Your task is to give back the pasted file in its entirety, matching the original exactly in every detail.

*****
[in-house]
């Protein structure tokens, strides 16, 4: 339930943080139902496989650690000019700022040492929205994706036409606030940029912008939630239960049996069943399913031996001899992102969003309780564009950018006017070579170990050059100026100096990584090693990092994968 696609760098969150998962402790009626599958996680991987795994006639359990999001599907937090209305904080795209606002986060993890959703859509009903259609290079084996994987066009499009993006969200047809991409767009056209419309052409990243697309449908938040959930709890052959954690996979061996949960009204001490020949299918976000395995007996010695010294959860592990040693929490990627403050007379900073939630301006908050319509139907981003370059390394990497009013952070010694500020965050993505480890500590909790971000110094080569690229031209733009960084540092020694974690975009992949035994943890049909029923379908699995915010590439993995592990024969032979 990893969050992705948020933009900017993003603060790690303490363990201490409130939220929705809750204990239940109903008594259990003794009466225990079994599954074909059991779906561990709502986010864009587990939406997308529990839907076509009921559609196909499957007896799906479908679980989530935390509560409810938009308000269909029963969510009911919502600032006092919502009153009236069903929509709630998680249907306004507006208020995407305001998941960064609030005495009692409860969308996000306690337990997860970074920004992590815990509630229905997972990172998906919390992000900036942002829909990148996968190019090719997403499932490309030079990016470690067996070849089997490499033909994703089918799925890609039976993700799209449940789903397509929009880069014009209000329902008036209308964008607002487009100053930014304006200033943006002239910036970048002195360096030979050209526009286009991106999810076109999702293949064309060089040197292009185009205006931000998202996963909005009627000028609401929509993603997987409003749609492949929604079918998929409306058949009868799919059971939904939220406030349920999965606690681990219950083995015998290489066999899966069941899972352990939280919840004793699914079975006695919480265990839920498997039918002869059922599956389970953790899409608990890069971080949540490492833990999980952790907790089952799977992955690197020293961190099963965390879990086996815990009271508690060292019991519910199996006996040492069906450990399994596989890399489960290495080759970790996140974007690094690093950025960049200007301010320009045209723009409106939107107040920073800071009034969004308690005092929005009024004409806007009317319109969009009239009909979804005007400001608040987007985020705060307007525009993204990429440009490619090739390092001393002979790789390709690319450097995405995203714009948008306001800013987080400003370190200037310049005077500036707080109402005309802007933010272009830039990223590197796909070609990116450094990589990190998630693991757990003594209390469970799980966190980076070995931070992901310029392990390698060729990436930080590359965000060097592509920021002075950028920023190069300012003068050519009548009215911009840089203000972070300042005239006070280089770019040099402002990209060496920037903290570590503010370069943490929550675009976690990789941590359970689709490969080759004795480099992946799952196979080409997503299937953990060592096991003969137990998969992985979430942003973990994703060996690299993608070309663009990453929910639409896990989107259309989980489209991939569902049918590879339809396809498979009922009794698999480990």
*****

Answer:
[in-house]
């Protein structure tokens, strides 16, 4: 339930943080139902496989650690000019700022040492929205994706036409606030940029912008939630239960049996069943399913031996001899992102969003309780564009950018006017070579170990050059100026100096990584090693990092994968 696609760098969150998962402790009626599958996680991987795994006639359990999001599907937090209305904080795209606002986060993890959703859509009903259609290079084996994987066009499009993006969200047809991409767009056209419309052409990243697309449908938040959930709890052959954690996979061996949960009204001490020949299918976000395995007996010695010294959860592990040693929490990627403050007379900073939630301006908050319509139907981003370059390394990497009013952070010694500020965050993505480890500590909790971000110094080569690229031209733009960084540092020694974690975009992949035994943890049909029923379908699995915010590439993995592990024969032979 990893969050992705948020933009900017993003603060790690303490363990201490409130939220929705809750204990239940109903008594259990003794009466225990079994599954074909059991779906561990709502986010864009587990939406997308529990839907076509009921559609196909499957007896799906479908679980989530935390509560409810938009308000269909029963969510009911919502600032006092919502009153009236069903929509709630998680249907306004507006208020995407305001998941960064609030005495009692409860969308996000306690337990997860970074920004992590815990509630229905997972990172998906919390992000900036942002829909990148996968190019090719997403499932490309030079990016470690067996070849089997490499033909994703089918799925890609039976993700799209449940789903397509929009880069014009209000329902008036209308964008607002487009100053930014304006200033943006002239910036970048002195360096030979050209526009286009991106999810076109999702293949064309060089040197292009185009205006931000998202996963909005009627000028609401929509993603997987409003749609492949929604079918998929409306058949009868799919059971939904939220406030349920999965606690681990219950083995015998290489066999899966069941899972352990939280919840004793699914079975006695919480265990839920498997039918002869059922599956389970953790899409608990890069971080949540490492833990999980952790907790089952799977992955690197020293961190099963965390879990086996815990009271508690060292019991519910199996006996040492069906450990399994596989890399489960290495080759970790996140974007690094690093950025960049200007301010320009045209723009409106939107107040920073800071009034969004308690005092929005009024004409806007009317319109969009009239009909979804005007400001608040987007985020705060307007525009993204990429440009490619090739390092001393002979790789390709690319450097995405995203714009948008306001800013987080400003370190200037310049005077500036707080109402005309802007933010272009830039990223590197796909070609990116450094990589990190998630693991757990003594209390469970799980966190980076070995931070992901310029392990390698060729990436930080590359965000060097592509920021002075950028920023190069300012003068050519009548009215911009840089203000972070300042005239006070280089770019040099402002990209060496920037903290570590503010370069943490929550675009976690990789941590359970689709490969080759004795480099992946799952196979080409997503299937953990060592096991003969137990998969992985979430942003973990994703060996690299993608070309663009990453929910639409896990989107259309989980489209991939569902049918590879339809396809498979009922009794698999480990």